Maldives Imagine 1,192 coral islands formed around 26 natural ring-like atolls scattered like tiny white pearls in the Indian Ocean, just across the equator. Picture cobalt blue seas, aquamarine reefs, heavenly white beaches, palm trees, iridescent sunsets and pleasant temperatures all year round. These magical islands, each with its own spectacular reef encircling the island
Culture and history info
Historically, the Maldives was an important crossroad in the Indian Ocean, hence Maldivian culture is a melting pot of various influences gathered from visitors who set foot there over the centuries. Influences of India, Sri Lanka, Arabia, Persia, Indonesia, Malaysia and Africa are evident in the unique culture of the Maldives. Maldivians have assimilated these influences over the years and created their own cultural identity like no other.
A proud history and rich culture evolved from the first settlers in the Maldives, who were seafarers from various parts of the world, traversing the oceans in ancient times. Since people from different parts of the world settled in the Maldives over the centuries, you can still spot some of the traditions they brought with them in Maldivian culture. Some of the traditional drumming and dancing (known as ‘boduberu’) shows African influences, with rhythmic beating of drums and some songs in a language resembling that of East African countries.
As one would expect, there is a great South Asian influence in some of the music and dancing and particularly in the traditional food of the Maldives. This includes spicy curries using coconut milk and fish as the main staples and ‘roshi’ (a thin flatbread) as a popular accompaniment. Those who aren’t fans of curries will also find a range of world cuisine available including pasta, burgers, noodles and other home comforts. The resorts boast a wide variety of international cuisine, much of which is serious competition for the world’s top restaurants. Fresh ingredients are flown in daily or grown on the islands.
However, some of the South Asian customs especially with regard to women such as the Sub Continent’s tradition of secluding women from public view are not tenets of life here. In fact, women play a major role in society - not surprising considering the fact many Maldivian men spend the whole day out at sea fishing. Many of the country’s traditions are strongly related to the sea and the fact that life is dependent on the sea around us.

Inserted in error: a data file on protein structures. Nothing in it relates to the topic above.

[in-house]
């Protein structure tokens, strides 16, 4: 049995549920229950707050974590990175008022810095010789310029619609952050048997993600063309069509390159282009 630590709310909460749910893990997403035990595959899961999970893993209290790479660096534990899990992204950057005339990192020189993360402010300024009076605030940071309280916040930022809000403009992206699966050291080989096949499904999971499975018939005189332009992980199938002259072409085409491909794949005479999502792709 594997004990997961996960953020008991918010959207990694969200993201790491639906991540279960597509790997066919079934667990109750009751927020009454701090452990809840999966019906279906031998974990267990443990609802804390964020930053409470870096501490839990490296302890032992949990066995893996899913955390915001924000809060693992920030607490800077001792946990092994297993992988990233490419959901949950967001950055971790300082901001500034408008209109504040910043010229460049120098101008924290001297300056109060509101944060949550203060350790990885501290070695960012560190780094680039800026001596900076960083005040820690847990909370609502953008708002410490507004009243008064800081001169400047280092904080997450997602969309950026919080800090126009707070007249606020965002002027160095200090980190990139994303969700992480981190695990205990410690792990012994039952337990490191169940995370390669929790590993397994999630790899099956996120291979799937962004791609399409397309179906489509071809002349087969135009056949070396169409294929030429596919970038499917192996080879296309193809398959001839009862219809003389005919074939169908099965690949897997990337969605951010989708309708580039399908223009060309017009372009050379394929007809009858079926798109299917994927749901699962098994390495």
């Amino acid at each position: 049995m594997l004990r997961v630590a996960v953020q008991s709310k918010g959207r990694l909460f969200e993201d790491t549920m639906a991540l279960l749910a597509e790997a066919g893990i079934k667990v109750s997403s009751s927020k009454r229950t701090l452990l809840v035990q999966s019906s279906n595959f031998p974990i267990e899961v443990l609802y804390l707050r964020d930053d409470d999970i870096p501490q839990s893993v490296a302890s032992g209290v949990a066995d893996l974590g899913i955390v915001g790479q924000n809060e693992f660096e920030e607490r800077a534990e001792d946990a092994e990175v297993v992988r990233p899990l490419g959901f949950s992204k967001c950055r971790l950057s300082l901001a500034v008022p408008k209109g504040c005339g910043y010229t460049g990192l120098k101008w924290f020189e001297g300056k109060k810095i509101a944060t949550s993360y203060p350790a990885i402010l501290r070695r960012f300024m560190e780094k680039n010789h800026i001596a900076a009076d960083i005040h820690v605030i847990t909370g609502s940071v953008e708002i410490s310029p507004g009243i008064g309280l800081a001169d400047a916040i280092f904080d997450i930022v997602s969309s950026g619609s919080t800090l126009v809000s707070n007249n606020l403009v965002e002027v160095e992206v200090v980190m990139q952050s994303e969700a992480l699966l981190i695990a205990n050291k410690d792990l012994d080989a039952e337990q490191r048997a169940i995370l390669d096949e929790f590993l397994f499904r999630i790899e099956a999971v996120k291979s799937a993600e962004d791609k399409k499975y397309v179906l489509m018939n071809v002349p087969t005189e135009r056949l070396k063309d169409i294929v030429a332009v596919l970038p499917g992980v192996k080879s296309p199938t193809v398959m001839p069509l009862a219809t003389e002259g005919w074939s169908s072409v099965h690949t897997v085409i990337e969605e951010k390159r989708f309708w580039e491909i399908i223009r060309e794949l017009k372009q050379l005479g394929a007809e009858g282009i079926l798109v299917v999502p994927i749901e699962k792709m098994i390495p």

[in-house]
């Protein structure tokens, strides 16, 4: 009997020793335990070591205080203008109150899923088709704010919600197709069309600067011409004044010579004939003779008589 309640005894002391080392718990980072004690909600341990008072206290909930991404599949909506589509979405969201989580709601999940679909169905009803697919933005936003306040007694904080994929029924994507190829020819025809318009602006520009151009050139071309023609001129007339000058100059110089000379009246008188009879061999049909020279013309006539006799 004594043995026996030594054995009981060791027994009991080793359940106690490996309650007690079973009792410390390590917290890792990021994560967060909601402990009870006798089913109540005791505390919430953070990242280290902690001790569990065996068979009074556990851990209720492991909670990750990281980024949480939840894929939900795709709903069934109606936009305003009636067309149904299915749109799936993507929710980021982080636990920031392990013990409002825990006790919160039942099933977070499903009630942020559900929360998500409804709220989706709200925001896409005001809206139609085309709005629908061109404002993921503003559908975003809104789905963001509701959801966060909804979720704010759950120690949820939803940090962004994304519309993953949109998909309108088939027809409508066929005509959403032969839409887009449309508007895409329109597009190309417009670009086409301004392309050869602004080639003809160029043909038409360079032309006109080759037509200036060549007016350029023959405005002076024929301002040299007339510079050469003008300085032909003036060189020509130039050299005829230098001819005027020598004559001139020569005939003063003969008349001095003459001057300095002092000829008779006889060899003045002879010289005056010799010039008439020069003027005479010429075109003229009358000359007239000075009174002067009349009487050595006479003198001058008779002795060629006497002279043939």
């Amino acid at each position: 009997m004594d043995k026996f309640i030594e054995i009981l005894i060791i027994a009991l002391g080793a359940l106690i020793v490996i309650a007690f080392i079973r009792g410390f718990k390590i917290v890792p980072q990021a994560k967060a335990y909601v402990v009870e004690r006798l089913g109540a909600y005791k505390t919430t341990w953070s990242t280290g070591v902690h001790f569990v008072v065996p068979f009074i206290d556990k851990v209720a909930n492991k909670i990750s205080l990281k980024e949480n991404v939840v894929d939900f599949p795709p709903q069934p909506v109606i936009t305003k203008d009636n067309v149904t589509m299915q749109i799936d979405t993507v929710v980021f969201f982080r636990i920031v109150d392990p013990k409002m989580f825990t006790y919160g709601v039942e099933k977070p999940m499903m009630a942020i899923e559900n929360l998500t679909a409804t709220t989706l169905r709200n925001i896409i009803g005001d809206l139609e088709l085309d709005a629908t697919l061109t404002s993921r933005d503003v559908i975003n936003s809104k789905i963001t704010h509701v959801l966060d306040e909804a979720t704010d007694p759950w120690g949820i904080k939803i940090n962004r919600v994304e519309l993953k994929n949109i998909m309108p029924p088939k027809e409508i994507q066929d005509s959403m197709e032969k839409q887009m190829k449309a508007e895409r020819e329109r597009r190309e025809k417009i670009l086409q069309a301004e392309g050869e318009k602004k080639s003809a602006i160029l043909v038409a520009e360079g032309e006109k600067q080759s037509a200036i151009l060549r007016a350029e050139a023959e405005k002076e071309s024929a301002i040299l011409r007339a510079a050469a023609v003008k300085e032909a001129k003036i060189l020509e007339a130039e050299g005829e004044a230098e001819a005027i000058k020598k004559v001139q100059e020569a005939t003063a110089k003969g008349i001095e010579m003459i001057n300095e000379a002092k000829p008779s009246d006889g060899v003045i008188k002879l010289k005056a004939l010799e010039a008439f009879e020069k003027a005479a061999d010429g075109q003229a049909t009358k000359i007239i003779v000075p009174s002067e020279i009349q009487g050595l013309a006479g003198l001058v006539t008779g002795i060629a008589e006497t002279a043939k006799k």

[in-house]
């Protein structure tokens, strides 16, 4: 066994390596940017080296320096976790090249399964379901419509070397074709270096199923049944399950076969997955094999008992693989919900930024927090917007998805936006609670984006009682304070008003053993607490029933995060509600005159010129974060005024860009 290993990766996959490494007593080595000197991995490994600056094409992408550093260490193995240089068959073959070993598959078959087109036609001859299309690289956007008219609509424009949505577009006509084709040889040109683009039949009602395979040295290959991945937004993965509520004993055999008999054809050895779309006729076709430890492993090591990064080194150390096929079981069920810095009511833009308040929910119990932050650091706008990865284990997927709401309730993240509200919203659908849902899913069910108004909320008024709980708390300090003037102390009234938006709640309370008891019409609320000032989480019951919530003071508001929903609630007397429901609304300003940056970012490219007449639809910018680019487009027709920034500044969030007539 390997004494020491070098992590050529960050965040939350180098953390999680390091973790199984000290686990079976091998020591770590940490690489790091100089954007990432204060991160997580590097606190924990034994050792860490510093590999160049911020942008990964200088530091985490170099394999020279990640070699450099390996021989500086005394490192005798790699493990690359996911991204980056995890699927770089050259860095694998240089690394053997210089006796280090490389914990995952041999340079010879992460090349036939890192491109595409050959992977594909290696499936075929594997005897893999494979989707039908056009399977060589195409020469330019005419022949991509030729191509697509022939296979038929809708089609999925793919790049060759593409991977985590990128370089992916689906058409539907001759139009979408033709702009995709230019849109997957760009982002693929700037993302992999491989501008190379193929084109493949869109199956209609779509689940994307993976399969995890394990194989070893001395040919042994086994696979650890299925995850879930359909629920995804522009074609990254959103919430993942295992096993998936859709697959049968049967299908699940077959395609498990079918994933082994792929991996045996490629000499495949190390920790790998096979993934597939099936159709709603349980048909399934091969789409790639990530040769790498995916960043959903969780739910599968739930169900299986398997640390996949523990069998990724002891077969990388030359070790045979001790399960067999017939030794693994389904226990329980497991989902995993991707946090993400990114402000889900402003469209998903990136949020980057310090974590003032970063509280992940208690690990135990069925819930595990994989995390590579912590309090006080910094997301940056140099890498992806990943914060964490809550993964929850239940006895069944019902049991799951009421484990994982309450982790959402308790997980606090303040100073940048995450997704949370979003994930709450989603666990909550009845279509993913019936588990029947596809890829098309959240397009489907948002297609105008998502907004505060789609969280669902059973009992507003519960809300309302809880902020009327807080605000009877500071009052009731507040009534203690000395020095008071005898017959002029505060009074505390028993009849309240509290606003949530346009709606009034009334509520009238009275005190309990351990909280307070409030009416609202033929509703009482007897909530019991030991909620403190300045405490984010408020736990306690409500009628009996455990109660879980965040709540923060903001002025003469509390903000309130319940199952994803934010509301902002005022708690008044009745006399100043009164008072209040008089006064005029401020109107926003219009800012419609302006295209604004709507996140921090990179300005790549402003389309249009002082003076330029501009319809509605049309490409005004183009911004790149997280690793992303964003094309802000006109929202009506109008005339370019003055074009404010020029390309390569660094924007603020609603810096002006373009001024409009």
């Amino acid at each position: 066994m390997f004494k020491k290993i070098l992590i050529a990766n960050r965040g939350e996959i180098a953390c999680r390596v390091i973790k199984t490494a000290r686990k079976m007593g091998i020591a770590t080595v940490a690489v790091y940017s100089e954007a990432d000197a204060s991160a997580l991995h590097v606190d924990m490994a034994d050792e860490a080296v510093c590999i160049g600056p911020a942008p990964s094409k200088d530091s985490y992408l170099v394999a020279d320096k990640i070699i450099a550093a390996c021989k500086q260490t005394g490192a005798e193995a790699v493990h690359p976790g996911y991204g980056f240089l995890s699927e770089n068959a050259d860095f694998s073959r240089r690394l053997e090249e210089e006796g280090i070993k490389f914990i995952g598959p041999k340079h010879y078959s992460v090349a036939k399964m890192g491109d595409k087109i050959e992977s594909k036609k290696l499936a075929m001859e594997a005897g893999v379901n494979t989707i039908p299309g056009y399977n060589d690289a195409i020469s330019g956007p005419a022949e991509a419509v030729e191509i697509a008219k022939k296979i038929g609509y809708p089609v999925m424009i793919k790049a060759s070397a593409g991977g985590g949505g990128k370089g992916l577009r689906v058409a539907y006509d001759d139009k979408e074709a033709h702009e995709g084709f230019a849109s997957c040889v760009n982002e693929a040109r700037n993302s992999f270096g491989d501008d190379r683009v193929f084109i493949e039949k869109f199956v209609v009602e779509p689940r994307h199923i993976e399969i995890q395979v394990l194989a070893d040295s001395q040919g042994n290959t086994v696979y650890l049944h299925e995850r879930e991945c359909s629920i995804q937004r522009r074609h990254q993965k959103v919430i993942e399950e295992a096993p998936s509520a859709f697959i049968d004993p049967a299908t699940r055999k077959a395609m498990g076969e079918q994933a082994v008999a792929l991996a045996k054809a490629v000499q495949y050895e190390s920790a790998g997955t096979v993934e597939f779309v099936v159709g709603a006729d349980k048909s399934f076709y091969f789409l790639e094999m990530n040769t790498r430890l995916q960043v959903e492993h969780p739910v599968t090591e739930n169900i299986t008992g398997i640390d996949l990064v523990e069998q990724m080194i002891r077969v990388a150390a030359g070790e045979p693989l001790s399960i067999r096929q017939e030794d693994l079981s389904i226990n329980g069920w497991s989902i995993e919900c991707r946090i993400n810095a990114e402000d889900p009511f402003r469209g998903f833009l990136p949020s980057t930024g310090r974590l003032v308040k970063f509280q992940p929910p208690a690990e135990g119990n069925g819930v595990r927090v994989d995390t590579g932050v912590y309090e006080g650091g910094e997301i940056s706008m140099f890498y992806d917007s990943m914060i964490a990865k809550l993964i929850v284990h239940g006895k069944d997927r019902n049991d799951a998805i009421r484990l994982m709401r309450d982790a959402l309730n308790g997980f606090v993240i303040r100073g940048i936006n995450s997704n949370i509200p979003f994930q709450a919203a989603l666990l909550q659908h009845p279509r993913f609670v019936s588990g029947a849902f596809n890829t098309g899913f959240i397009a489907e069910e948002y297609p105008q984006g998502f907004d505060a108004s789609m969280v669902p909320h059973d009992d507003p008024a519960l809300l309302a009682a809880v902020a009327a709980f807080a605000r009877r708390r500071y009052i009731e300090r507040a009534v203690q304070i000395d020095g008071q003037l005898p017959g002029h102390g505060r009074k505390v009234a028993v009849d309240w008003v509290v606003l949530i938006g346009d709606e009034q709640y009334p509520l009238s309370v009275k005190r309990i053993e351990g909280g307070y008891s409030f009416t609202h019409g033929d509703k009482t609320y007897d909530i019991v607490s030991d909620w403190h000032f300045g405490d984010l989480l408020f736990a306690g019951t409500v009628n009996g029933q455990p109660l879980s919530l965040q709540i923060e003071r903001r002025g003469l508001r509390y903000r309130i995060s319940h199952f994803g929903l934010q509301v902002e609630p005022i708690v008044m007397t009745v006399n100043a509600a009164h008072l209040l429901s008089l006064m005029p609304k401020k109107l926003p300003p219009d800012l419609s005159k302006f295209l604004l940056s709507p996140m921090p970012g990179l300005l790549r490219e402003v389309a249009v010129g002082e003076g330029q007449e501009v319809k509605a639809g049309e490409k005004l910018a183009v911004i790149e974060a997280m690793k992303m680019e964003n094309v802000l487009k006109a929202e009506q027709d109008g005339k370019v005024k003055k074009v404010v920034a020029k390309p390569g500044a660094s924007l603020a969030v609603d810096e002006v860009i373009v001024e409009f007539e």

Traditional handicrafts include matt-weaving and beautiful lacquer-work, usually painted in black, red and yellow. Although these traditions are less commonplace today, there are still some talented craftsmen and women who make these (matts are weaved exclusively by women). They can be found in souvenir shops at resorts and in Male’ and make a wonderful souvenir of your holiday in the Maldives.
The Maldives reached one million tourists in 2013. Tourism is the largest industry in the Maldives with 20% of the GDP and 60% of the foreign exchange that flows into the country coming through the tourism sector. Over 90% of the government tax revenue comes from tourism-related taxes and import duties.
Fishing is the second leading economic sector of the Maldives with a significant amount of the country's income being generated through the export of fish and other marine products. Tuna is the most common fish export from the Maldives.
The Maldivian economy is regarded as exemplary in the region and welcomes foreign investments.
Rufiyaa (MRF) and Laari (L) (1 Rufiyaa = 100 Laaris)
Rufiyaa bank notes came in denominations of 5, 10, 20, 50, 100 and 500
ATMs are available at the airport and in Male’ for those wanting to withdraw local currency.
Payments of most hard cash currencies are accepted at all resorts and hotels, and most major international credit cards are also accepted. Some resorts offer all-inclusive, cash-free holiday options.
In Male’, tourists can pay for purchases using Rufiyaa but US Dollars are also welcomed. Tourism goods and services in the Maldives are now subject to TGST (Tourism Goods and Services Tax), which is charged at 12%. This includes things such as souvenirs from the boutiques as well as drinks or food not included in your resort meal plan.
It’s recommended that if you have any significant amounts of Rufiyaa left at the end of your holiday you should change it before you leave as you will be unable to convert it at a foreign exchange outside of the Maldives.
Commonly used credit cards
- American Express
- Master Card
- Euro Card
The majority of the banks in Male’ are found on the strip of the island facing the airport. These include HSBC, Bank of Ceylon, State Bank of India and Bank of Maldives.